Electric Chair, 1971
Publisher: Factory Editions/Editions Bischofberger Zurich
Printer: Silkprint Kettner, Zurich, Switzerland
Screenprint (Edition: 98/250)
35 ⅛ x 47 ¾ inches
Gift of Frank M. Edwards and Ann Williams
The quintessential Pop artist, Andy Warhol strove to make art like a machine, adopting the mass-production technique of silkscreen printing to represent the popular culture that surrounded him. His paintings and prints of supermarket goods, celebrities and other objects of conspicuous consumption vividly reflect the optimism of postwar America. While Warhol embraced modern consumer culture, his appropriations of car crashes, suicides, riots and other disasters offer a covert critique of its excesses.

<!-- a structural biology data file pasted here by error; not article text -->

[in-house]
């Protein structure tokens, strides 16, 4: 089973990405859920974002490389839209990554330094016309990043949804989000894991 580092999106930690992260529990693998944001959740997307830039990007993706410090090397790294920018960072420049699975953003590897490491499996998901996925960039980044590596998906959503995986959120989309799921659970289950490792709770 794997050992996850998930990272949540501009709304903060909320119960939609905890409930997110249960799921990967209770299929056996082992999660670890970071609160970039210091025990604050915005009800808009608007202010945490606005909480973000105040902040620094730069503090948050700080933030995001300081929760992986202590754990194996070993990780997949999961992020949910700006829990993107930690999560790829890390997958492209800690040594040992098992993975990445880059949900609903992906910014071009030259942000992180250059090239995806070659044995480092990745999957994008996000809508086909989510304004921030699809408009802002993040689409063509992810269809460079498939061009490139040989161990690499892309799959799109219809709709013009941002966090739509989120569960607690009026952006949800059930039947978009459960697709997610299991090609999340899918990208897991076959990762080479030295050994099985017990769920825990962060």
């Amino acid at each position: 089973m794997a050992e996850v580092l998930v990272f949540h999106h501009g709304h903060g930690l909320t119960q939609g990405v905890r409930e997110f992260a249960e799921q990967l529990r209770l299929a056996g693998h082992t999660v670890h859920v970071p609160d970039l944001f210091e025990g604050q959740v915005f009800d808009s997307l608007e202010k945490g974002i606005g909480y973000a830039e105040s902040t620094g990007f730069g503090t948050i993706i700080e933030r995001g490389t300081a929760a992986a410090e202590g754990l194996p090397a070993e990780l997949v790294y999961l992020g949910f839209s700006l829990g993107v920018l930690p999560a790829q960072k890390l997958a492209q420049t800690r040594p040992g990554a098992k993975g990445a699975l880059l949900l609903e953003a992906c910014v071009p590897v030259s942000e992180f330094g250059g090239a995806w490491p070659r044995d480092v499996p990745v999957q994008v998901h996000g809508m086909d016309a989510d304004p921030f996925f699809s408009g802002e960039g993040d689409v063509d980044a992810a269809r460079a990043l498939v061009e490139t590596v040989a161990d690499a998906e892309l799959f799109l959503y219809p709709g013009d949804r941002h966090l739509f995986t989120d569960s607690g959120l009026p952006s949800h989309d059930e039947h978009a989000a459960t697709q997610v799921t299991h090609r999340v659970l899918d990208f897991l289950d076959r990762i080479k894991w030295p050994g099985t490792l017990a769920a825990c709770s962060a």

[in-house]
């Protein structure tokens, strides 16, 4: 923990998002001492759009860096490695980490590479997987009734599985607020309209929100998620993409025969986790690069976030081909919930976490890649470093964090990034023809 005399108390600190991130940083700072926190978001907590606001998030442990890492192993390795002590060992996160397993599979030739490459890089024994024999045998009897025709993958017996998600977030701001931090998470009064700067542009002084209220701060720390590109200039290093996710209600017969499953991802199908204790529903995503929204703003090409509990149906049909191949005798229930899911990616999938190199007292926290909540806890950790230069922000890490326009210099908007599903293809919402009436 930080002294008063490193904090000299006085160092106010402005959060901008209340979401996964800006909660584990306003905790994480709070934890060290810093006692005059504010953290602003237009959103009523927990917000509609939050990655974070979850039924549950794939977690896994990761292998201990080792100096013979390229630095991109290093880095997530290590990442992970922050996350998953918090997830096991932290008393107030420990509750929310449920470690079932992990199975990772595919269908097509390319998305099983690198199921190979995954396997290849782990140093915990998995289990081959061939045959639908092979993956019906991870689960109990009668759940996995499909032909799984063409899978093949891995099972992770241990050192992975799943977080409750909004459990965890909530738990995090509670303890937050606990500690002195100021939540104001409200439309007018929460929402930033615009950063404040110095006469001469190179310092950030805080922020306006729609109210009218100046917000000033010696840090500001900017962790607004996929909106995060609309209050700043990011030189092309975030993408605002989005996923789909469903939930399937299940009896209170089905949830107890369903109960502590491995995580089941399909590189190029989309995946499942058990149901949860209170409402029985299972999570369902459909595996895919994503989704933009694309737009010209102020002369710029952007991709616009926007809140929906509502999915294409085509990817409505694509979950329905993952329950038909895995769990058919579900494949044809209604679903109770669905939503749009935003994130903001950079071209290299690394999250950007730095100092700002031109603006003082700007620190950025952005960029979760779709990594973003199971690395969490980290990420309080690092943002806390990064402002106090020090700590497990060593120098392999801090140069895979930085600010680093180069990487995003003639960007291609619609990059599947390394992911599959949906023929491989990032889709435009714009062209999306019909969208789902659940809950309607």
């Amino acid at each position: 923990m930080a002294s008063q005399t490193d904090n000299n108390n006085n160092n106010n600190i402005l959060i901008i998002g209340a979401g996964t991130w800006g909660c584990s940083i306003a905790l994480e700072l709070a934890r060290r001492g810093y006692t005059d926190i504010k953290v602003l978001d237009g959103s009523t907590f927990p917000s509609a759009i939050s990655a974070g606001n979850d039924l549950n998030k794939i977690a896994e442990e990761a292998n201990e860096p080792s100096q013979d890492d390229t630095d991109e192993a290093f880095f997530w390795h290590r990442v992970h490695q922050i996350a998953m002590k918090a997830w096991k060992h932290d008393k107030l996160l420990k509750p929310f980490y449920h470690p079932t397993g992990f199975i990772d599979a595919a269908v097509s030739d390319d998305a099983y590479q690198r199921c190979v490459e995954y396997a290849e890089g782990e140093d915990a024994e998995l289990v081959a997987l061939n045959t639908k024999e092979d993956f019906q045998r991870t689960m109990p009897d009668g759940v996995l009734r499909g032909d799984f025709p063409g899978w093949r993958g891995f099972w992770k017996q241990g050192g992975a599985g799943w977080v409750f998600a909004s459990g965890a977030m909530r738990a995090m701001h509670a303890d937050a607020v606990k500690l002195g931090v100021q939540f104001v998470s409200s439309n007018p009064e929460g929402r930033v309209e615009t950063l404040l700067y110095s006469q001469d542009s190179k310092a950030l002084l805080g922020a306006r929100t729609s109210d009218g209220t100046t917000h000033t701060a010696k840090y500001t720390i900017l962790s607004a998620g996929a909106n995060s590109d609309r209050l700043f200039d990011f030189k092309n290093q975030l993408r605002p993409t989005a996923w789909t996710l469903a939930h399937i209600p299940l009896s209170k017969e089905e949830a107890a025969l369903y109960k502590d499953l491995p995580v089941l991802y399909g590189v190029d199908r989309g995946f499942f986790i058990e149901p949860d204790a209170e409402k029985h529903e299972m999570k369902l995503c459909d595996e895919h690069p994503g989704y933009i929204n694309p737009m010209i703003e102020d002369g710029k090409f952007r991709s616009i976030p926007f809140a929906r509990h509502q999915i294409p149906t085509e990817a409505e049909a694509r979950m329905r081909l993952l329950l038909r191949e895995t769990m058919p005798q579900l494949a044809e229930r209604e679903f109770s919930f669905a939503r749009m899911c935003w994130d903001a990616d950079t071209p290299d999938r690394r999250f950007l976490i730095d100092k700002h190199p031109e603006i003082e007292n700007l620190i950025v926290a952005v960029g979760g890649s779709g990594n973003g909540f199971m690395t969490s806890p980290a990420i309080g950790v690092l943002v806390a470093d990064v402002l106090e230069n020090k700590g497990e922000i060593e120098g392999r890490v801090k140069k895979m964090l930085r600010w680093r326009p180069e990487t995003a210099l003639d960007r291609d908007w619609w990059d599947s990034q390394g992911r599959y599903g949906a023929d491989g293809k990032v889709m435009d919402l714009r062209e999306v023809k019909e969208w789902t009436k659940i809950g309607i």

Electric Chair is one of the most iconic images from Warhol’s grim Death and Disaster series begun early in his career. He first used the ominous image, based on a newspaper photograph from Sing Sing prison, in 1963, the year the last executions took place in New York state. In 1971, Warhol adapted the subject to a portfolio of eight screenprints, each with a distinctly different color palette, the most somber of which was printed in subtly contrasting shades of blue and mauve. He later used the infamous chair in a poster protesting capital punishment, underscoring a moral dimension to his deadpan reproductions.
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